Did the SEC lie about DEBT Box’s alleged $50 million crypto scam?
The SEC has a two-week period to respond to the judge’s concerns about their factual and contextual accuracy in their allegations against Debt Box.
A U.S. federal judge has issued a stern warning to attorneys of the Securities and Exchange Commission (SEC).
Judge Robert Shelby of the U.S. District Court in Utah accused SEC lawyers of potentially misleading the court. The accusation centers on the SEC’s actions against crypto firm Debt Box.
US court considers sanctions against SEC lawyers
Judge Shelby’s concerns stem from the SEC’s arguments about Debt Box. The SEC alleged that Debt Box was transferring assets and investor funds overseas. Based on these arguments, the court initially froze Debt Box’s bank accounts. However, Judge Shelby now considers these arguments potentially false and misleading.
The SEC’s claims caused significant repercussions for Debt Box. The company faced a temporary restraining order in August, restricting access to its assets. This order was later dissolved. Debt Box demonstrated that it hadn’t moved funds outside the U.S. or closed its bank accounts as alleged by the SEC.
Sanctions against the SEC lawyers are a possibility. These sanctions are court-imposed penalties for false statements or procedural violations.
SEC says DEBT Box’s node licenses are a sham
Debt Box faced a lawsuit from the SEC in July. The SEC accused them of selling unregistered securities known as “node licenses” since 2021. These licenses were supposedly for mining cryptocurrency, but the SEC alleges they were simply minting crypto using computer code.
In August, the SEC obtained a temporary asset freeze, restraining order, and other emergency relief against Digital Licensing Inc., as part of its lawsuit against the Utah-based entity doing business as DEBT Box and its four principals and 13 other defendants.
Jason Anderson, his brother Jacob Anderson, Schad Brannon, and Roydon Nelson, as well as 13 other defendants, are being sued by the SEC for an allegedly fraudulent scheme to sell crypto asset securities to hundreds of U.S. investors that raised approximately $50 million and unspecified amounts of Bitcoin and Ether.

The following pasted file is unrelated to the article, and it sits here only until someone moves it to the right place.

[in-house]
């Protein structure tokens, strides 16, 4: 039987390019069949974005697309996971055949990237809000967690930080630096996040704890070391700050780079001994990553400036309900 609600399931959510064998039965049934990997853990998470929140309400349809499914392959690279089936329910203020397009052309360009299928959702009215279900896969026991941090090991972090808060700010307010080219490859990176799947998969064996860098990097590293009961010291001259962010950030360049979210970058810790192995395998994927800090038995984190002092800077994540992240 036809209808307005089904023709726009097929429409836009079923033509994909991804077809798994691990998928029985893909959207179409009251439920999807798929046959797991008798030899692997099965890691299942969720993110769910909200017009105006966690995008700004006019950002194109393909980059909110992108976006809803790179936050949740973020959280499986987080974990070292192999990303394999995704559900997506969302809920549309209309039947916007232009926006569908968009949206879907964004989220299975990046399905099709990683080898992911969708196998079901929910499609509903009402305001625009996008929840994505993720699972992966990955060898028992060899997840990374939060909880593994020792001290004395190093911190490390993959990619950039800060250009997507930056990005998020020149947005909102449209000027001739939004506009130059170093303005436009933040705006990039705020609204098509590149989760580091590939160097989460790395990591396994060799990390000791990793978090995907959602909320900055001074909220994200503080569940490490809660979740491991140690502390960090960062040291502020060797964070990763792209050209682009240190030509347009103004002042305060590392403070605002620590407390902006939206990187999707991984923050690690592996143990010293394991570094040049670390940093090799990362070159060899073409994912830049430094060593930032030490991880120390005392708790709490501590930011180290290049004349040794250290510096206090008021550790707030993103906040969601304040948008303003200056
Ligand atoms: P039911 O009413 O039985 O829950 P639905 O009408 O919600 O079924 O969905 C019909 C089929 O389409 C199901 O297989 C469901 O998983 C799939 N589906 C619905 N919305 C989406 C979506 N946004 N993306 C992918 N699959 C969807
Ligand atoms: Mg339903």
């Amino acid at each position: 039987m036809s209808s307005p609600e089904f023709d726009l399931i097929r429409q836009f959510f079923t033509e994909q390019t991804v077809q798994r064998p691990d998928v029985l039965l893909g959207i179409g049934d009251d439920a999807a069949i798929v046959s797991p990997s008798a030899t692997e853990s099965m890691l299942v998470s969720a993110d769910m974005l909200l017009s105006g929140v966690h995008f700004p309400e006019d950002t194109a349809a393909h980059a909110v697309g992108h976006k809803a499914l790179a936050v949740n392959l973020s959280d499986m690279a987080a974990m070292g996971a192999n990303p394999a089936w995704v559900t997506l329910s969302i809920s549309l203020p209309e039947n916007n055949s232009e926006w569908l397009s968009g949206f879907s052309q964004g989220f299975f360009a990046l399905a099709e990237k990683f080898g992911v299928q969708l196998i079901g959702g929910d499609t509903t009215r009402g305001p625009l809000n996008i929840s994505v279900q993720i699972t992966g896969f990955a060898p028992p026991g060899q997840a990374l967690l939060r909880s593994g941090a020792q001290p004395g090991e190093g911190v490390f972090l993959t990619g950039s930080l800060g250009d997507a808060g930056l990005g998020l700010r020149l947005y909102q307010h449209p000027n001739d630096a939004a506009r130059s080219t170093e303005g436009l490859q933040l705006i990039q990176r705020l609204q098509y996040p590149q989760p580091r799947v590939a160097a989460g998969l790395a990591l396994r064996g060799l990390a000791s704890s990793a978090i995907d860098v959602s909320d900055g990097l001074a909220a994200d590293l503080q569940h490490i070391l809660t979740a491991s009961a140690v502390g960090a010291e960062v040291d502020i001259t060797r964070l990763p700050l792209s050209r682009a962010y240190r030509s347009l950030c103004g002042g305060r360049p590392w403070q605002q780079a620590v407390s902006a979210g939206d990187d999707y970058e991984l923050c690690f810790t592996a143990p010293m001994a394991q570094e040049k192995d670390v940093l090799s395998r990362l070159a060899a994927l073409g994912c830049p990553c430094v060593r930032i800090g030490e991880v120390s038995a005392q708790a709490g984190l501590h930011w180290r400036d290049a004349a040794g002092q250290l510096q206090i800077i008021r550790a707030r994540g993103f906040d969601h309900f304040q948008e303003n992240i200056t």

According to the SEC, the ongoing scheme began in March 2021 to sell unregistered securities they call “node licenses”, which supposedly would generate various crypto asset tokens through crypto mining activity.
Investors were told revenue-generating businesses in a variety of sectors would drive the value of the various tokens DEBT Box mined, resulting in exorbitant gains for investors.
According to the SEC, the node licenses were a sham intended to obscure the fact that the total supply of each token was created by DEBT Box instantaneously using code on a blockchain.
The DEBT Box calls itself “a revolutionary decentralized eco-friendly blockchain technology network of anonymous software operators who, together, create a blockchain eco-system”. The firm states that “a single DEBT Box provides the opportunity to offset mortgages, car payments, credit cards or student loan debt” and its projects are allegedly supported by commodities and assets, such as: gold, silver, platinum, oil, natural gas, agriculture, real estate, and royalties.
Judge questions SEC’s allegations against DEBT Box
In response to Judge Shelby’s findings, the SEC’s lawyers must provide a counter-argument. They have a two-week period to respond to the judge’s concerns about their factual and contextual accuracy in their allegations against Debt Box.
The SEC’s Utah office has not yet commented on the matter. The ongoing legal proceedings highlight the complex regulatory environment surrounding cryptocurrency and blockchain technologies.
This development is part of a broader landscape of regulatory scrutiny in the crypto sector. It reflects the challenges regulators face in adapting traditional legal frameworks to new technological realities. The outcome of this case could have significant implications. It may influence how regulatory bodies like the SEC approach similar cases in the future.